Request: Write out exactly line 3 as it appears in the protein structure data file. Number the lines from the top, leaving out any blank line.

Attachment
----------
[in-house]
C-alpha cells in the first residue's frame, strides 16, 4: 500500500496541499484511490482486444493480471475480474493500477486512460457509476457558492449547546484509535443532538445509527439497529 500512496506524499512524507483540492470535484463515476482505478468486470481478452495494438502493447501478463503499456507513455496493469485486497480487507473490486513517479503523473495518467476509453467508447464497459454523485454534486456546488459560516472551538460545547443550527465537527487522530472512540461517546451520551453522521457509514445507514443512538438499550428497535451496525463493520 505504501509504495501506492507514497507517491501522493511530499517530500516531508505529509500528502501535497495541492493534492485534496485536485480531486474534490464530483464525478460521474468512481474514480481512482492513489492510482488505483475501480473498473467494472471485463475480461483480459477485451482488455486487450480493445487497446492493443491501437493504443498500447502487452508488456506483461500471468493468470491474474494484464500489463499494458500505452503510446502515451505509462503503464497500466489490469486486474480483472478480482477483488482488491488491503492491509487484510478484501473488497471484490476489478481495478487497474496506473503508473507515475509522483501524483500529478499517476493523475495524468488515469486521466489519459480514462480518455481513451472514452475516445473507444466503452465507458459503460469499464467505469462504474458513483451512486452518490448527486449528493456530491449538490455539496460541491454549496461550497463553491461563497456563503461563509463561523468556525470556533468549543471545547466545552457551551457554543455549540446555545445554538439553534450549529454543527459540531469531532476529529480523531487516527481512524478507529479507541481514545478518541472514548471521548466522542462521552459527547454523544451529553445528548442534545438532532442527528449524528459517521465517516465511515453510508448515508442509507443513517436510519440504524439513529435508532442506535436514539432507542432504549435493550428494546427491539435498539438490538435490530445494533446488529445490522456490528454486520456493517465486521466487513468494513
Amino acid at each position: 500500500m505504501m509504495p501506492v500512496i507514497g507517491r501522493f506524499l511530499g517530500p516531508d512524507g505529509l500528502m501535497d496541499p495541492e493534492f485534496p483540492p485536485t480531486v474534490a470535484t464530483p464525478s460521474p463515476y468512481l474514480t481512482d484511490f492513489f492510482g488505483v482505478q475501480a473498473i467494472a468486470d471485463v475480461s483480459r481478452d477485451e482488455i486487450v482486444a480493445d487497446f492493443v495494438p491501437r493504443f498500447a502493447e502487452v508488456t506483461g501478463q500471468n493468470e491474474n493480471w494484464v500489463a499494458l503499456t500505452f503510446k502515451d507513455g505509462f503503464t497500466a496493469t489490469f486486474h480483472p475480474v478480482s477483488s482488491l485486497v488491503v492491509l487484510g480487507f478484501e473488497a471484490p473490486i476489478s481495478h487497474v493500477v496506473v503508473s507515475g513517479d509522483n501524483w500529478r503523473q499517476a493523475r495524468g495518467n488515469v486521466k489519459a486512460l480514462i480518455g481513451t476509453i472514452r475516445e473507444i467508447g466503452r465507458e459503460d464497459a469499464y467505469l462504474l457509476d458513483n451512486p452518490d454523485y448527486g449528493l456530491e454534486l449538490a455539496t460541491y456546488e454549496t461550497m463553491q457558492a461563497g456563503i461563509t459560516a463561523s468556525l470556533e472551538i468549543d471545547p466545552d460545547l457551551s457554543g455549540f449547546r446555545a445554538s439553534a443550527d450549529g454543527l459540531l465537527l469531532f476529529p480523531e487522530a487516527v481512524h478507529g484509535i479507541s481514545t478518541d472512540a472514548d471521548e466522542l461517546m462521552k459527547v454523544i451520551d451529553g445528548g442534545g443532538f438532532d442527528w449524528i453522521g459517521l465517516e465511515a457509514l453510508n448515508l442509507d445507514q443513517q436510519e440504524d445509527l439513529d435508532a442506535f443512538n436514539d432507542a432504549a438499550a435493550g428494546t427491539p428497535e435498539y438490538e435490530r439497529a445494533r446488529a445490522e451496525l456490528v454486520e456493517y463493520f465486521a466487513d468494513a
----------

Amino acid at each position: 500500500m505504501m509504495p501506492v500512496i507514497g507517491r501522493f506524499l511530499g517530500p516531508d512524507g505529509l500528502m501535497d496541499p495541492e493534492f485534496p483540492p485536485t480531486v474534490a470535484t464530483p464525478s460521474p463515476y468512481l474514480t481512482d484511490f492513489f492510482g488505483v482505478q475501480a473498473i467494472a468486470d471485463v475480461s483480459r481478452d477485451e482488455i486487450v482486444a480493445d487497446f492493443v495494438p491501437r493504443f498500447a502493447e502487452v508488456t506483461g501478463q500471468n493468470e491474474n493480471w494484464v500489463a499494458l503499456t500505452f503510446k502515451d507513455g505509462f503503464t497500466a496493469t489490469f486486474h480483472p475480474v478480482s477483488s482488491l485486497v488491503v492491509l487484510g480487507f478484501e473488497a471484490p473490486i476489478s481495478h487497474v493500477v496506473v503508473s507515475g513517479d509522483n501524483w500529478r503523473q499517476a493523475r495524468g495518467n488515469v486521466k489519459a486512460l480514462i480518455g481513451t476509453i472514452r475516445e473507444i467508447g466503452r465507458e459503460d464497459a469499464y467505469l462504474l457509476d458513483n451512486p452518490d454523485y448527486g449528493l456530491e454534486l449538490a455539496t460541491y456546488e454549496t461550497m463553491q457558492a461563497g456563503i461563509t459560516a463561523s468556525l470556533e472551538i468549543d471545547p466545552d460545547l457551551s457554543g455549540f449547546r446555545a445554538s439553534a443550527d450549529g454543527l459540531l465537527l469531532f476529529p480523531e487522530a487516527v481512524h478507529g484509535i479507541s481514545t478518541d472512540a472514548d471521548e466522542l461517546m462521552k459527547v454523544i451520551d451529553g445528548g442534545g443532538f438532532d442527528w449524528i453522521g459517521l465517516e465511515a457509514l453510508n448515508l442509507d445507514q443513517q436510519e440504524d445509527l439513529d435508532a442506535f443512538n436514539d432507542a432504549a438499550a435493550g428494546t427491539p428497535e435498539y438490538e435490530r439497529a445494533r446488529a445490522e451496525l456490528v454486520e456493517y463493520f465486521a466487513d468494513a